The book, in and as a book, belongs to the author, but
as a thought, it belongs...and I am not overstating...to all
humanity. All sentient beings have a right to that
thought. If one of these two rights (the authors right to
the book and the people's right to the thoughts) has to
be sacrificed, this should be, for sure, the rights of the
author. This is because the public good is our primary
concern, and I declare this [as an author], the people's
rights come before ours.
Victor Hugo, Discours d’ouverture du
Congrès littéraire international de 1878
translation: Derek Kerton (via techdirt.com forum)
the Public Domain manifesto
• to broaden the concept of the Public Domain in the
• intended as a position statement in the discussion
around the scope of copyright in the digital public
• based on critical (academic) analysis of the scope of
• Drafting process started in june 2009 at a special WG6
• Released on 25 january 2009 and has been signed by
more than 1800 individuals and 55 organisations
two parts of the Public Domain:
• The Public Domain:
• works of authorship where the copyright protection has
• the essential commons of information that is not
covered by copyright.
• Voluntary commons and user prerogatives:
• works that are voluntarily shared by their rights holders.
• the user prerogatives created by exceptions and
limitations to copyright, fair use and fair dealing.
principles (public domain)
1. The Public Domain is the rule, copyright protection is the
2. Copyright protection should last only as long as
necessary to achieve a reasonable compromise between
protecting and rewarding the author for his intellectual
labour and safeguarding the public interest in the
dissemination of culture and knowledge.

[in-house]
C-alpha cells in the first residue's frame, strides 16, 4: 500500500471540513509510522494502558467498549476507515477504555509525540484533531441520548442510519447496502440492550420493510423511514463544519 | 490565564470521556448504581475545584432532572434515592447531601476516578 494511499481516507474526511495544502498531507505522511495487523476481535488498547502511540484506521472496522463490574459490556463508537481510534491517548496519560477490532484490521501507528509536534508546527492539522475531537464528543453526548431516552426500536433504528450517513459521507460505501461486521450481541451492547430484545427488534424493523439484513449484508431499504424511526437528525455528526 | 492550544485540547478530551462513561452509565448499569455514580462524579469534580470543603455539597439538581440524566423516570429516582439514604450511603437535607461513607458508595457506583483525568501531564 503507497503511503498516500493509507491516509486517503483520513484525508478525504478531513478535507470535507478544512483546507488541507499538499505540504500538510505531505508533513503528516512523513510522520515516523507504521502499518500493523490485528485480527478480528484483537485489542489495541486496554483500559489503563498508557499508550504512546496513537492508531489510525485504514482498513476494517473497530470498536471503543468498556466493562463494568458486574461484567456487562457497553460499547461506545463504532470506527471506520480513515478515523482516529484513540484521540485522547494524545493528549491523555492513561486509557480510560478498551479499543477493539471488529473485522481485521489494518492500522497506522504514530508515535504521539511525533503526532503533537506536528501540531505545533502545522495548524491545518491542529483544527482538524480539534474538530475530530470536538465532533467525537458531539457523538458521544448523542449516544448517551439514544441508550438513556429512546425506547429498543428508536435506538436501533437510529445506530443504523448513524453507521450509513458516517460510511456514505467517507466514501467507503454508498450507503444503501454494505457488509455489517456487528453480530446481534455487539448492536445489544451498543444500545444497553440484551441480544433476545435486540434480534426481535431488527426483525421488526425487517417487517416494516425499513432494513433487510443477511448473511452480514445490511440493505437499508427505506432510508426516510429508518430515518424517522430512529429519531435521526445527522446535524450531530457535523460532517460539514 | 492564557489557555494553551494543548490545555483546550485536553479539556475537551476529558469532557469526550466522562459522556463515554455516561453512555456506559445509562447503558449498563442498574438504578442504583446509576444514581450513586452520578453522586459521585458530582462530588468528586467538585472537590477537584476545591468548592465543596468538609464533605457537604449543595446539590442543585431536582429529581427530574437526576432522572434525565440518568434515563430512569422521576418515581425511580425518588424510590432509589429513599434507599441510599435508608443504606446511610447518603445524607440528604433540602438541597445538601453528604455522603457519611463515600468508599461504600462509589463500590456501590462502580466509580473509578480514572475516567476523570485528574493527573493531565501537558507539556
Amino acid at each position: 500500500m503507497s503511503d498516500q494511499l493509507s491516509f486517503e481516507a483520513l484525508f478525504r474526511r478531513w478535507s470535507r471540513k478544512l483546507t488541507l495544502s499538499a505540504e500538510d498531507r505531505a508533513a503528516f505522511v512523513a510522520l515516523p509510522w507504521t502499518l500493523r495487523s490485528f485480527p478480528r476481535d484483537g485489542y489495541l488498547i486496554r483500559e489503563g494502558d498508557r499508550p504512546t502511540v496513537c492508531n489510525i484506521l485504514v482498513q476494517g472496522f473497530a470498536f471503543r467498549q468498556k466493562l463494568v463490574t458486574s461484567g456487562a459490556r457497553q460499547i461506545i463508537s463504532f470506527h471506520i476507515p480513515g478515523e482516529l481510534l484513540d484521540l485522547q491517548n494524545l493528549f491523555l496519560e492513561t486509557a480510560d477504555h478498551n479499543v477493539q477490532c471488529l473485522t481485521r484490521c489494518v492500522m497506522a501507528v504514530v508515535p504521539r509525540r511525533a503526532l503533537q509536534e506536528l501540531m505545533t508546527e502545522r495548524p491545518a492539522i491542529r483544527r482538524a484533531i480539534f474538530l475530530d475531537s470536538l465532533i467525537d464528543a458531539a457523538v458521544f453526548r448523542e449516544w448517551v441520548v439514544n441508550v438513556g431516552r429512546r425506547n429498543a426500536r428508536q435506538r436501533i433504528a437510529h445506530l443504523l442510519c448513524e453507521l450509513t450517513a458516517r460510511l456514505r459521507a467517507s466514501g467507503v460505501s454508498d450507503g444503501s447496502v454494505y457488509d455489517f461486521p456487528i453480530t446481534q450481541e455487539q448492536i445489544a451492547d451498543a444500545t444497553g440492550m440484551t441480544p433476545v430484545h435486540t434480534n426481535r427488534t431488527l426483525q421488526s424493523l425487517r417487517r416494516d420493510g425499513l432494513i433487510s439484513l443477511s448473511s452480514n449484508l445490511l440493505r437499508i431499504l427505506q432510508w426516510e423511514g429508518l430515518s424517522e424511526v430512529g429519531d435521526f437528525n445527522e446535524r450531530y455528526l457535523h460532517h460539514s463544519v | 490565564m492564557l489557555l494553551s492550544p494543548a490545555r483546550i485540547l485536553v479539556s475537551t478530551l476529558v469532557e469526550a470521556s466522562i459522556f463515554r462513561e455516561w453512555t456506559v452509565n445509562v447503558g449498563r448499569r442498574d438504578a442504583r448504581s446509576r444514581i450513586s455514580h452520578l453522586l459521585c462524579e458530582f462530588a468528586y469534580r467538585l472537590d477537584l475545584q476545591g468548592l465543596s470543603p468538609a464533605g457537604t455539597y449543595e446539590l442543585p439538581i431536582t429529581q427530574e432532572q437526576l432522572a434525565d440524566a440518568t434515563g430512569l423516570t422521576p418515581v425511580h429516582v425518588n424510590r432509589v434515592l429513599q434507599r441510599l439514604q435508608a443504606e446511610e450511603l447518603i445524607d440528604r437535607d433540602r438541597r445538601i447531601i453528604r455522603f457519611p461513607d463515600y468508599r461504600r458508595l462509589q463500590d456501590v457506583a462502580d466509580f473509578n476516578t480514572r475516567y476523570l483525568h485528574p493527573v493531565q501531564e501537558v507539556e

3. What is in the Public Domain must remain in the Public
4. The lawful user of a digital copy of a Public Domain work
should be free to (re-)use, copy and modify such work.
5. Contracts or technical protection measures that restrict
access to and re-use of Public Domain works must not
principles (the voluntary commons)
6. The voluntary relinquishment of copyright and sharing of
protected works are legitimate exercises of copyright
7. Exceptions and limitations to copyright, fair use and fair
dealing need to be actively maintained to ensure the
effectiveness of the fundamental balance of copyright
and the public interest.
1. The term of copyright protection should be reduced.
2. Any change to the scope of copyright protection
(including any new definition of protectable subject-
matter or expansion of exclusive rights) needs to take
into account the effects on the Public Domain.
3. When material is deemed to fall in the structural Public
Domain in its country of origin, the material should be
recognized as part of the structural Public Domain in all
other countries of the world.
4. Any false or misleading attempt to misappropriate Public
Domain material must be legally punished.
5. No other intellectual property right must be used to
reconstitute exclusivity over Public Domain material.
6. There must be a practical and effective path to make
available 'orphan works' and published works that are no
longer commercially available (such as out-of-print
works) for re-use by society.
7. Cultural heritage institutions should take upon
themselves a special role in the effective labeling and
preserving of Public Domain works.
8. There must be no legal obstacles that prevent the
voluntary sharing of works or the dedication of works to
the Public Domain.
9. Personal non-commercial uses of protected works must
generally be made possible, for which alternative modes
of remuneration for the author must be explored.
you can sign the Public Domain Manifesto at: